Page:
Exchange trading, for instance on the EEX, involves standardized trading products with a collateral payment handled by the clearing house. The dramatic rise in electricity and gas prices far beyond the originally traded prices has resulted in the need to pay collateral in the form of variation margins on a scale as yet unheard of. In addition, due to high volatility the initial margin to be deposited increases. And, also for spot trading, high amounts of collateral must be deposited, especially before weekends or holidays.

In OCT trading, however, there is often no agreement on reciprocal provision of collateral, which means that there is a risk that a market participant will default, and substitute purchases may have to be made on unfavorable terms. Most recently, this effect has meant that even major energy suppliers in Europe to call on government assistance.

Due to the very high market prices the energy providers have significant liquidity and counterparty risks that have to be managed very closely. And this is additionally to the regulatory changes and the big challenges in the management of volumes and price risks of their various customer segments.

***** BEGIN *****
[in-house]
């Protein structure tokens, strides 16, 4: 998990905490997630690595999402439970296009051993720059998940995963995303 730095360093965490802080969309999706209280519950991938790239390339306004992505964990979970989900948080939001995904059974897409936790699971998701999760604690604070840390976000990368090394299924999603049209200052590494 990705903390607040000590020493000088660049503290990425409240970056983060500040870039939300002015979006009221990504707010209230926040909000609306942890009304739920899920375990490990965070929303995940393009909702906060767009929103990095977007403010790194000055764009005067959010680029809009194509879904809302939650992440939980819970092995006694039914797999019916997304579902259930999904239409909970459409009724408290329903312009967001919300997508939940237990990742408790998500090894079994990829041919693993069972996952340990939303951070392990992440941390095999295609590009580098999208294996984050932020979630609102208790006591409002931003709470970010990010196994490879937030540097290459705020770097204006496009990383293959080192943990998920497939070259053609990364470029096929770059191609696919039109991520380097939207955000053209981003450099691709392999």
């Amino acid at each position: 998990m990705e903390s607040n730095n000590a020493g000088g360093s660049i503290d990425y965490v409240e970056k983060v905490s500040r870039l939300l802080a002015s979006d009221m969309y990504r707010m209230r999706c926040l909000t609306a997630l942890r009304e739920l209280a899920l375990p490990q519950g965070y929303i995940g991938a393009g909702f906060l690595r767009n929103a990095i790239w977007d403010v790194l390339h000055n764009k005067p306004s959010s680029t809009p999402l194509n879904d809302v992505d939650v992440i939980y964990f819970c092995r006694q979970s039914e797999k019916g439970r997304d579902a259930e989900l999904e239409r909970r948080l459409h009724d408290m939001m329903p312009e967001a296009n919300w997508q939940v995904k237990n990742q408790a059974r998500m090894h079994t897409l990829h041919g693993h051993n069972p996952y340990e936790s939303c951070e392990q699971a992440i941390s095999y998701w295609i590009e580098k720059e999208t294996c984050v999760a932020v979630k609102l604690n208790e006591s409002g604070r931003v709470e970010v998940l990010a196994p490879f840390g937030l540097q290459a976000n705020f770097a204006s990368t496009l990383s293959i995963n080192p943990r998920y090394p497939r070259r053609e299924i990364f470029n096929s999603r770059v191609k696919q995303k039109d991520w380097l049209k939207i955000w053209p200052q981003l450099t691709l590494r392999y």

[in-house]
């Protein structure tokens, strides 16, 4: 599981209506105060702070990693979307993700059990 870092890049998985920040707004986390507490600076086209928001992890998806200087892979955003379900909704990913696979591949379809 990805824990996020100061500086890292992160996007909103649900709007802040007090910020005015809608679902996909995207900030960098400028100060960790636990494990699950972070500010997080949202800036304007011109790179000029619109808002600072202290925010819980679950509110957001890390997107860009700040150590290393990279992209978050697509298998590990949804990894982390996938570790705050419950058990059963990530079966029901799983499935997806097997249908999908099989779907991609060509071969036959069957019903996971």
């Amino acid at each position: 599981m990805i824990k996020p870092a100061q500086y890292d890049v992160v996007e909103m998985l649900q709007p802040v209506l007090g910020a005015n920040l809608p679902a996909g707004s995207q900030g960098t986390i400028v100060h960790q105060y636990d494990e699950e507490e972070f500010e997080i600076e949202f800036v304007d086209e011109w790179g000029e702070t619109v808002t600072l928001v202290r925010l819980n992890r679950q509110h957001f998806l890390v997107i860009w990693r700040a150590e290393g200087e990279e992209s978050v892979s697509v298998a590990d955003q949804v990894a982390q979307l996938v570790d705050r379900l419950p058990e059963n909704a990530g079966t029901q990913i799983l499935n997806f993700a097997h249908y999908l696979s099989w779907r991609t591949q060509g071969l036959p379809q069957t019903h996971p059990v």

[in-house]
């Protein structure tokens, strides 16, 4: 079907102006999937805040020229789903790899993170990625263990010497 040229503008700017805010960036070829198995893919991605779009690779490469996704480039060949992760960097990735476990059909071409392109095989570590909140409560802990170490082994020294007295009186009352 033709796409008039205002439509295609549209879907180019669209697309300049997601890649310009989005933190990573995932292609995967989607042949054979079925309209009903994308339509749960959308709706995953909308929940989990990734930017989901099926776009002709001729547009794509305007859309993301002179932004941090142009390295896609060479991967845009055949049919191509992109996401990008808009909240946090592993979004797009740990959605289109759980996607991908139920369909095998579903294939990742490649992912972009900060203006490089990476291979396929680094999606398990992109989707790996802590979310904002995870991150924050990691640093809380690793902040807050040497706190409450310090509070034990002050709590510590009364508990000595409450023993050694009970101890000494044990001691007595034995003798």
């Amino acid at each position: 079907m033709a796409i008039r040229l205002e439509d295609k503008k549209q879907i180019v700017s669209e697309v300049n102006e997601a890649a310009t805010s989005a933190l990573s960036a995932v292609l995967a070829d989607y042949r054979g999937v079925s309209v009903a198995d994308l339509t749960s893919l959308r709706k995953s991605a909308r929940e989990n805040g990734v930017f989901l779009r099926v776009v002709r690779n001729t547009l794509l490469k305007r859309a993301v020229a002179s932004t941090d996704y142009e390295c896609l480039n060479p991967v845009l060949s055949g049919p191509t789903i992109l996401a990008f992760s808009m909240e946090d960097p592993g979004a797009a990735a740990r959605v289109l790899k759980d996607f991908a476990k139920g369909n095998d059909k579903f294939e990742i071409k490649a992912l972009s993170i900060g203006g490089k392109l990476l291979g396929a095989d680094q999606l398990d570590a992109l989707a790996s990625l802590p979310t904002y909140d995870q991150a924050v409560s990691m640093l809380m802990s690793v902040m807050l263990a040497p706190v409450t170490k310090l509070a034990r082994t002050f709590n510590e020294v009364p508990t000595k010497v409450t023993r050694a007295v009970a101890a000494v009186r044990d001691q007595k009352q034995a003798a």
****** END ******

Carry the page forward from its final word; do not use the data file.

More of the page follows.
So, what do we think needs to be done?

Coping with the wide-ranging effects of the energy crisis requires strategic adaptation and optimization in the company-wide energy management and energy procurement, particularly in industrial and commercial companies. Liquidity management and the further enhancing of the risk management methodology are key imperatives in order to secure the company’s continued existence in the long run. Especially for energy suppliers, an improved allocation of counterparty and liquidity risks in procurement as well as a more closely interlinked risk management in sales and procurement will also be crucial.

If you have any questions, please do not hesitate to contact us.

Source: KPMG Corporate Treasury News, Issue 126, October 2022.
Ralph Schilling, CFA, Partner, Head of Finance and Treasury Management, Treasury Accounting & Commodity Trading, KPMG AG
Bardia Nadjmabadi, Senior Manager, Finance and Treasury Management, Treasury Accounting & Commodity Trading, KPMG AG